Dr Mamphela Ramphele speaks at the Stellenbosch University’s Business School. File Picture
Dr Mamphela Ramphele speaks at the Stellenbosch University’s Business School. File Picture

Dr Mamphela Ramphele: What future do we have after this Covid-19 pandemic?

By Dr Mamphela Ramphele Time of article published May 7, 2020

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One of the most enduring gifts from the Covid-19 situation is the opening of our eyes to our capacity for behavioural change, which in turn triggered a real-life experiment that demonstrated that not only is achieving zero-emissions possible but also that regenerative feedback loops kick in rapidly. 

Venice, with its canals that are now teeming with fish and ringing with melodious birdsong, is the most dramatic example that great transitions are possible and achievable.

The challenge we face is to translate behavioural change under duress from an existential crisis into a mind-set change that enables us to emerge from this multi-layered emergency with a higher consciousness of the urgency to shift gear into accelerating a transition to a global development system that promotes the well-being of all people and our planet.

We have no rational choice other than to seize the moment this crisis has offered us to engage in transgenerational conversations across boundaries of nationality, class, and conventional ideology, to initiate and support the radical shifts in development approaches by governments and international organizations that are essential to shaping the great transition needed across the globe. 

Global citizens dare not leave it to leaders who are not yet seeing the writing on the wall, but should use the power of intergenerational coalitions to persuade and demand radical change.

Mind-set change requires awakening the essence of what it means to be human in all of us – a deep-seated yearning for interconnectedness and interdependence. 

We are all creatures in the same ecological system that can only function well through reciprocity and learning from the regenerative intelligence of nature. Young people across the globe understand and yearn for these values to be infused in our education and training systems, as well as in our social relationships.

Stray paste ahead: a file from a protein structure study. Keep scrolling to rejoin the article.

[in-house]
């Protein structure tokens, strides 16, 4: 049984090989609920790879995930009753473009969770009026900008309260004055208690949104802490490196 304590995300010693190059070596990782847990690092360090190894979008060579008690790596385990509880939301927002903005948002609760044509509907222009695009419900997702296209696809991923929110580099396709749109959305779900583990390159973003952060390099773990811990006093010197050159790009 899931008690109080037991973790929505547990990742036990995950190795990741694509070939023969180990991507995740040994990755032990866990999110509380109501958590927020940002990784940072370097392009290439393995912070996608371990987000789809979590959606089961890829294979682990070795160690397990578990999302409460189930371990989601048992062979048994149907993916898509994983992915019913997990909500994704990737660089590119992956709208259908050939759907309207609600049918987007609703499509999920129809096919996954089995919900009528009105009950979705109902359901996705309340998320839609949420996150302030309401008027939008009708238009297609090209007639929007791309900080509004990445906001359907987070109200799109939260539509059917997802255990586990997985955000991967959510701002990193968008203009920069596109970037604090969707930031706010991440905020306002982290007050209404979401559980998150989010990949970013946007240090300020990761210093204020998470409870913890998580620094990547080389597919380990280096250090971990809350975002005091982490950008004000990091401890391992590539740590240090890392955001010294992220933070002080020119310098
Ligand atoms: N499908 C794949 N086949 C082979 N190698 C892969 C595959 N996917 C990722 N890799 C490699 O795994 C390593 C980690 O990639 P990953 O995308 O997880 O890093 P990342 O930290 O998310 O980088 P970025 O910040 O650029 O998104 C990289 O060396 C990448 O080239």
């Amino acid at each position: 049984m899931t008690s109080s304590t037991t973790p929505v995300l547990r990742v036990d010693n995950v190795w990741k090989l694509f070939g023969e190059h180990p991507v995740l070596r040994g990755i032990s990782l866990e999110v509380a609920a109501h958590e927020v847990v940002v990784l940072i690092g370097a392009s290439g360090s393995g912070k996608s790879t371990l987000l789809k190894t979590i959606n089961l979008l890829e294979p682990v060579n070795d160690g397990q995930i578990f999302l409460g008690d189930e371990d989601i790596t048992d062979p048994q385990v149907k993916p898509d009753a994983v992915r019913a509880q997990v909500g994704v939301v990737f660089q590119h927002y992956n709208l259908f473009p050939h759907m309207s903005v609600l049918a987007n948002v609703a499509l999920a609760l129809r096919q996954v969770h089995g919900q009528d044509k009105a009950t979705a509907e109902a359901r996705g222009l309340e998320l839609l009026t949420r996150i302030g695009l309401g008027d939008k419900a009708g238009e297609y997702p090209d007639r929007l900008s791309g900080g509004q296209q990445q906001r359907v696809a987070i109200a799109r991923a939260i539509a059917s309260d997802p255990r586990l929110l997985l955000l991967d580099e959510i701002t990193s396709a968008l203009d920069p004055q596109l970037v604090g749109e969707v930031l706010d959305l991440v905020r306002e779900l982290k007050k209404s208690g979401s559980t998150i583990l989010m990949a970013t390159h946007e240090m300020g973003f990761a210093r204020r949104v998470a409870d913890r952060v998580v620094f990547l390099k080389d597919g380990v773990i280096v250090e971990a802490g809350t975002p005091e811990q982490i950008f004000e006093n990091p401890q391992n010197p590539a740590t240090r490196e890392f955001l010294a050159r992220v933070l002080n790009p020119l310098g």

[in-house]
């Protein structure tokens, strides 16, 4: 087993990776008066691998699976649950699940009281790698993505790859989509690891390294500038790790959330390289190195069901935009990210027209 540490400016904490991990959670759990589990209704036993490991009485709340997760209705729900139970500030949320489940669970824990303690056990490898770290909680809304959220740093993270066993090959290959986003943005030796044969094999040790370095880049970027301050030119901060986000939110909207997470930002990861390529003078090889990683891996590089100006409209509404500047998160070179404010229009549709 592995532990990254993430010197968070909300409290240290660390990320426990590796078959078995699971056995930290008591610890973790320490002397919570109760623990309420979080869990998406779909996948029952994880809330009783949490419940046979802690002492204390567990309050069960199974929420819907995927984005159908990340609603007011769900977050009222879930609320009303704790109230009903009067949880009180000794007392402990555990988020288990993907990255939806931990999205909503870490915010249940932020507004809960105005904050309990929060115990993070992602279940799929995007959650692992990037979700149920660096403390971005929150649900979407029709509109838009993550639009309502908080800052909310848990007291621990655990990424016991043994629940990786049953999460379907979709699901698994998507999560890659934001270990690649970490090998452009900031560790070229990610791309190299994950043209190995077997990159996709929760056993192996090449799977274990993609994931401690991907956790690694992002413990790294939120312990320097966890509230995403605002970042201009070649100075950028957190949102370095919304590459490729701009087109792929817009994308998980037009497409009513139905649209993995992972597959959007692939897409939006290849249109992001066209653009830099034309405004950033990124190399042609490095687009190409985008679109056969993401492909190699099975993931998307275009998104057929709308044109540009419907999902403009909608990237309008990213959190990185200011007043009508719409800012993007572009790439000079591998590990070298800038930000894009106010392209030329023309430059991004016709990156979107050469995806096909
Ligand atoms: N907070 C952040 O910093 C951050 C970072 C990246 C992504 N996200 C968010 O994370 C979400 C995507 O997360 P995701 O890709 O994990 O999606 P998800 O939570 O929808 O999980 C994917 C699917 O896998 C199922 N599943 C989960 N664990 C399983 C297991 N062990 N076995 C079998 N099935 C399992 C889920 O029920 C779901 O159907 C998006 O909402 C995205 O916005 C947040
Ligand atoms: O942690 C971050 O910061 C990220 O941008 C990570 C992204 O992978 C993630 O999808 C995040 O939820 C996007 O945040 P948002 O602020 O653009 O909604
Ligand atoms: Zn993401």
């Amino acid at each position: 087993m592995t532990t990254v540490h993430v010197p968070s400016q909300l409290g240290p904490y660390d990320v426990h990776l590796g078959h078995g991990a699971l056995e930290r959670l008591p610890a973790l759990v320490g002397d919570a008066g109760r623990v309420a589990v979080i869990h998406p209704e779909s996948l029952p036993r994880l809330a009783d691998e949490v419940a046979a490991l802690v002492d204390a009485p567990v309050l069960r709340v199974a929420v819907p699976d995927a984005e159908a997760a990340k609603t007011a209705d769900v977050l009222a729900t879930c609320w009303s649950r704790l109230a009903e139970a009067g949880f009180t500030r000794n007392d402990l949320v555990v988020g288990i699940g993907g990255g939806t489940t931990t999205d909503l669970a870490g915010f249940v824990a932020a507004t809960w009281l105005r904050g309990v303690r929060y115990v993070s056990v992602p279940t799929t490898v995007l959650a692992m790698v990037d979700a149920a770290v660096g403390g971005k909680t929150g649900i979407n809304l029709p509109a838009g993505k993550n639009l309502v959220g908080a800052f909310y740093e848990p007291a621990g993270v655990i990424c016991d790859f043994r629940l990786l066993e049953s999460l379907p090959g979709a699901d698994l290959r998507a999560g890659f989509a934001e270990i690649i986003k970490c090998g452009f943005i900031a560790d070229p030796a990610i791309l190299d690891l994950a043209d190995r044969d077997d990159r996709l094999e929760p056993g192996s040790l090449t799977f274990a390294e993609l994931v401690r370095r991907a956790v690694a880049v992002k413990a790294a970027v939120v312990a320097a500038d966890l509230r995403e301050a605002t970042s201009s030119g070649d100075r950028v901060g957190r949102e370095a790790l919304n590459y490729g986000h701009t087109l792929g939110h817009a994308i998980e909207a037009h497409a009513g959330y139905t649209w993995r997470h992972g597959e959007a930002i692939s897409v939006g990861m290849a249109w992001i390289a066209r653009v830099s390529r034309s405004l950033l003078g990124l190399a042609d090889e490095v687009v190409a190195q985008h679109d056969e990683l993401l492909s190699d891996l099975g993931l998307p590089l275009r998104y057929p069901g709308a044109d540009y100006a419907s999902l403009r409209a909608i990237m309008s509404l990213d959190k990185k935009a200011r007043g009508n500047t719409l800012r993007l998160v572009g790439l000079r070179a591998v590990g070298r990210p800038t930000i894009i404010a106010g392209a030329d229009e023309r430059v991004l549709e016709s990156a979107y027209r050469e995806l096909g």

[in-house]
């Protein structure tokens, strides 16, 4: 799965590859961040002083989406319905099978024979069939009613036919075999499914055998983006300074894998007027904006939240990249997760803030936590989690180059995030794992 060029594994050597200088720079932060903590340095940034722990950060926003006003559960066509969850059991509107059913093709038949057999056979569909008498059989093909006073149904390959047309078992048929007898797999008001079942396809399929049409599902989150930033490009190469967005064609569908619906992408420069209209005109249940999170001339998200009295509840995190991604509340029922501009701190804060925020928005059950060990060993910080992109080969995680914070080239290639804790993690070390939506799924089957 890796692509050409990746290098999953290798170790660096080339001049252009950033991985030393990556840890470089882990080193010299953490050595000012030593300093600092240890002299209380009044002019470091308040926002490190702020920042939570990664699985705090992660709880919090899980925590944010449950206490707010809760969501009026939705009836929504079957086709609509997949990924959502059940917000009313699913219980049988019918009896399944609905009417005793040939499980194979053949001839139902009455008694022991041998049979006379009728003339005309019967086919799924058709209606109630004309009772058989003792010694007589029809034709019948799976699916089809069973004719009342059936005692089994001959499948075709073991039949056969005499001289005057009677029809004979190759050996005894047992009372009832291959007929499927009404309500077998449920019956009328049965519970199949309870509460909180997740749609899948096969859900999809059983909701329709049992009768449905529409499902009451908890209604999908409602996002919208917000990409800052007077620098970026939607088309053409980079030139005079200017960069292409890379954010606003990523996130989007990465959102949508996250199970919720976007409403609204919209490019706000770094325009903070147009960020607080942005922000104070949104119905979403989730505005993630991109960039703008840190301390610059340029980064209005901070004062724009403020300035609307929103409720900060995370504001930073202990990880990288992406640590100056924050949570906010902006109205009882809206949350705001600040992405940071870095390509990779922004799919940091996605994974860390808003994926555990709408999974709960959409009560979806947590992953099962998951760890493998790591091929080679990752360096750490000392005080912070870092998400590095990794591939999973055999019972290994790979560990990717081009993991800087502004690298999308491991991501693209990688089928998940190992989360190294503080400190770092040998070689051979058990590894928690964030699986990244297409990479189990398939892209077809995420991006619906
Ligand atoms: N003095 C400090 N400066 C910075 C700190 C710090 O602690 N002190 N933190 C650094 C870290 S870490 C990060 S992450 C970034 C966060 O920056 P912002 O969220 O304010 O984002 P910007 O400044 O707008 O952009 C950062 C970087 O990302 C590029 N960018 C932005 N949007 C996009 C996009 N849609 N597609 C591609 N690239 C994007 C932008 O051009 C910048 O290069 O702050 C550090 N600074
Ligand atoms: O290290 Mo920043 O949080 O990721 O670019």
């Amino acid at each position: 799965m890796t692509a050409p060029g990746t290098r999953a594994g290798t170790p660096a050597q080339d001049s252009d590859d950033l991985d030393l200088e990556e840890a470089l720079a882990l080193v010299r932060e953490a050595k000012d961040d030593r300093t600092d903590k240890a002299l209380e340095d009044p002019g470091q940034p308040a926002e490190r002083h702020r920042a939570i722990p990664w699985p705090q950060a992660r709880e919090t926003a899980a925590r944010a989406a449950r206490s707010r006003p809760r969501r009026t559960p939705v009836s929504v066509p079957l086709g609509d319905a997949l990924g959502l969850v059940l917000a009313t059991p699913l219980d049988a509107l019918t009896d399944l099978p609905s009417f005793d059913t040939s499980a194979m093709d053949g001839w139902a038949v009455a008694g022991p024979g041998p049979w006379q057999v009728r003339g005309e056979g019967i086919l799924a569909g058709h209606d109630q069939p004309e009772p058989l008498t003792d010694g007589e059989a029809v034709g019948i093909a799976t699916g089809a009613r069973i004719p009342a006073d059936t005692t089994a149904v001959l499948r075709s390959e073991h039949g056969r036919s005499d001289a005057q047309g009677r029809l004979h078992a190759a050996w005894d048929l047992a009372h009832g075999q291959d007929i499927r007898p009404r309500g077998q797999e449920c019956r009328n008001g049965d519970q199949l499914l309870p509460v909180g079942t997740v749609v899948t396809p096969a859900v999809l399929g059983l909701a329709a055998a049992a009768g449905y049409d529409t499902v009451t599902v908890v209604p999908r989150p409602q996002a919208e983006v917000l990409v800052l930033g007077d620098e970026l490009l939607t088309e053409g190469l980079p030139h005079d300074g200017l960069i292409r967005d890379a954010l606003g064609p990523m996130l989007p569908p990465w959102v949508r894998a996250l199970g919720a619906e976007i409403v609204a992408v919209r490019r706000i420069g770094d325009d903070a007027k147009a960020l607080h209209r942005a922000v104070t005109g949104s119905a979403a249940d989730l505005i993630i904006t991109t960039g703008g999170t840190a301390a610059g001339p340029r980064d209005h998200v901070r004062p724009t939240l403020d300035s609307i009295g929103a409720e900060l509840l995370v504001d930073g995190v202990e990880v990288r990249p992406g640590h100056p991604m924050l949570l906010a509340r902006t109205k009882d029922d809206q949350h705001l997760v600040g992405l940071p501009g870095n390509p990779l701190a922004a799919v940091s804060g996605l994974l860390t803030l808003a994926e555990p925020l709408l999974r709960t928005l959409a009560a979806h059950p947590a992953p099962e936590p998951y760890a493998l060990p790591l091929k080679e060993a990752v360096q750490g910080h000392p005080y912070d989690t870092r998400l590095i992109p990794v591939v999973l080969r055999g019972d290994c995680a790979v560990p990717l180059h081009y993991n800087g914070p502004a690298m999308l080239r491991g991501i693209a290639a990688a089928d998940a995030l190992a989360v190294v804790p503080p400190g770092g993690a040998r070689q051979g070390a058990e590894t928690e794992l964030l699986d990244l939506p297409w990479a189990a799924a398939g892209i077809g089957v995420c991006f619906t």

We need to reclaim and reframe economics and rethink finance as tools of exchange of real value, rather than the addictive instruments of insatiable consumption and wealth accumulation that they have become. 

Higher education and training institutions should transform their curricula to reflect the emerging values of well-being economics and greater emphasis on environmental humanities. Human life is invaluable, and its best guarantor is development approaches that value the well-being of all people and the planet, rather than chase the mirage of infinite economic growth.

The pandemic has demonstrated in stark and cruel terms the cost of disrespect for human rights and dignity, inequalities within and between nations, deforestation, and biodiversity loss. 

Leaders such as the US and Brazilian presidents, who have laid bare their lack of capacity to engage this new reality, are a danger to the very survival of the human race. They need to be vigorously challenged by their citizens and the global community as a whole.

There are great examples of countries that are building the great transition future we want to inhabit. New Zealand, Iceland, Scotland and a few more countries have already adopted wellbeing economic development approaches and reaping the benefits. 

It is not a coincidence that many of them are led by progressive women who are demonstrating the power of the feminine to operate within a values framework that emphasises interconnectedness, interdependence, reciprocity, and intergenerational responsibilities and complementarities. 

The great transition to a world of well-being for people and planet is possible and in the process of being elaborated.

We need to challenge the old mentalities that have crept into the search for and development of life-saving vaccines. 

We must insist on our public and private sector leaders outgrowing the counter-productive competitive approaches that are bound to make us all losers. 

This is the time for collaboration across boundaries and to build a more resilient global system for the sake of our grandchildren and our planet.  

* Dr Mamphela Ramphele is the co-founder of ReimagineSA and co-president of the Club of Rome.

** The views expressed herein are not necessarily those of Independent Media. 

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